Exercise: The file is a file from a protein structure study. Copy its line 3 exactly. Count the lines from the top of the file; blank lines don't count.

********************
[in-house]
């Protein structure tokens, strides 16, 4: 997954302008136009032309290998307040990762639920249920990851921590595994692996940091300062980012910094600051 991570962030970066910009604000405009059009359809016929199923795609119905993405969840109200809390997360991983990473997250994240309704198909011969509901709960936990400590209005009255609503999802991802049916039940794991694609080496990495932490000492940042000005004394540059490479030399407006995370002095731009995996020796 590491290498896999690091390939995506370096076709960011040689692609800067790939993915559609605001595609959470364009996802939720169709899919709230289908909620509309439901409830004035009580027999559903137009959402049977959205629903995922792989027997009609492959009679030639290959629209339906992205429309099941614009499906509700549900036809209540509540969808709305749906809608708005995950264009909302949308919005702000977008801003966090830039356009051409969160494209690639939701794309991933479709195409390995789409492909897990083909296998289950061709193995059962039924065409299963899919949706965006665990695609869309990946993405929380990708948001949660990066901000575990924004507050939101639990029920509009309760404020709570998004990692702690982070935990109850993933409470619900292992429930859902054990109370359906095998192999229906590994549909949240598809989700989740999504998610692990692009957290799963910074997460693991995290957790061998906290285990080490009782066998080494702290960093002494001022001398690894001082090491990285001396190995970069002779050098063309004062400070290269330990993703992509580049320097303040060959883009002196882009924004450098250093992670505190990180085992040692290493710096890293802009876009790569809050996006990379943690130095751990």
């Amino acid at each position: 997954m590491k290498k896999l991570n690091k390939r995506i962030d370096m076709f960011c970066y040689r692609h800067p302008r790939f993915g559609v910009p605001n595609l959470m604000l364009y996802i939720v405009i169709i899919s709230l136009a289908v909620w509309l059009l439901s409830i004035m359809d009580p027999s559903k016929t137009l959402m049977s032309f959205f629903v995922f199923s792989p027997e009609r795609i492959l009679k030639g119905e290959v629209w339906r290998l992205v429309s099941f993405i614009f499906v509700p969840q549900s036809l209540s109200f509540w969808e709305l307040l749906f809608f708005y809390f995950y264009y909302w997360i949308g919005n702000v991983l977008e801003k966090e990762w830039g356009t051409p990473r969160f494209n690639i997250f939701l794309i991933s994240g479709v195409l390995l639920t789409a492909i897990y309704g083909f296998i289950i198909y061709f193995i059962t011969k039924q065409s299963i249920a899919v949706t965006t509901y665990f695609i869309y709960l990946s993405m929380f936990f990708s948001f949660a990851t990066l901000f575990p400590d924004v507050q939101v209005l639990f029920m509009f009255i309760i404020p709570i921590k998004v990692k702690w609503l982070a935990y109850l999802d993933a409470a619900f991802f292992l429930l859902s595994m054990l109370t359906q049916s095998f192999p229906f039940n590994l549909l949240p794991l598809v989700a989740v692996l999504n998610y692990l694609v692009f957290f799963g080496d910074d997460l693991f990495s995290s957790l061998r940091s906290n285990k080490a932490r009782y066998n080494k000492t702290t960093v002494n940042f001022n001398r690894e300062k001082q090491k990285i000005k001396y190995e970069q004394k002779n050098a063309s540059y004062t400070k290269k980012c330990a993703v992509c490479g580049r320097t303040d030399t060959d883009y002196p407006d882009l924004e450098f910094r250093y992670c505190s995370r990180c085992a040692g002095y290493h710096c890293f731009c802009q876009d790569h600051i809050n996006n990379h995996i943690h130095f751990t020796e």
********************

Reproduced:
């Amino acid at each position: 997954m590491k290498k896999l991570n690091k390939r995506i962030d370096m076709f960011c970066y040689r692609h800067p302008r790939f993915g559609v910009p605001n595609l959470m604000l364009y996802i939720v405009i169709i899919s709230l136009a289908v909620w509309l059009l439901s409830i004035m359809d009580p027999s559903k016929t137009l959402m049977s032309f959205f629903v995922f199923s792989p027997e009609r795609i492959l009679k030639g119905e290959v629209w339906r290998l992205v429309s099941f993405i614009f499906v509700p969840q549900s036809l209540s109200f509540w969808e709305l307040l749906f809608f708005y809390f995950y264009y909302w997360i949308g919005n702000v991983l977008e801003k966090e990762w830039g356009t051409p990473r969160f494209n690639i997250f939701l794309i991933s994240g479709v195409l390995l639920t789409a492909i897990y309704g083909f296998i289950i198909y061709f193995i059962t011969k039924q065409s299963i249920a899919v949706t965006t509901y665990f695609i869309y709960l990946s993405m929380f936990f990708s948001f949660a990851t990066l901000f575990p400590d924004v507050q939101v209005l639990f029920m509009f009255i309760i404020p709570i921590k998004v990692k702690w609503l982070a935990y109850l999802d993933a409470a619900f991802f292992l429930l859902s595994m054990l109370t359906q049916s095998f192999p229906f039940n590994l549909l949240p794991l598809v989700a989740v692996l999504n998610y692990l694609v692009f957290f799963g080496d910074d997460l693991f990495s995290s957790l061998r940091s906290n285990k080490a932490r009782y066998n080494k000492t702290t960093v002494n940042f001022n001398r690894e300062k001082q090491k990285i000005k001396y190995e970069q004394k002779n050098a063309s540059y004062t400070k290269k980012c330990a993703v992509c490479g580049r320097t303040d030399t060959d883009y002196p407006d882009l924004e450098f910094r250093y992670c505190s995370r990180c085992a040692g002095y290493h710096c890293f731009c802009q876009d790569h600051i809050n996006n990379h995996i943690h130095f751990t020796e």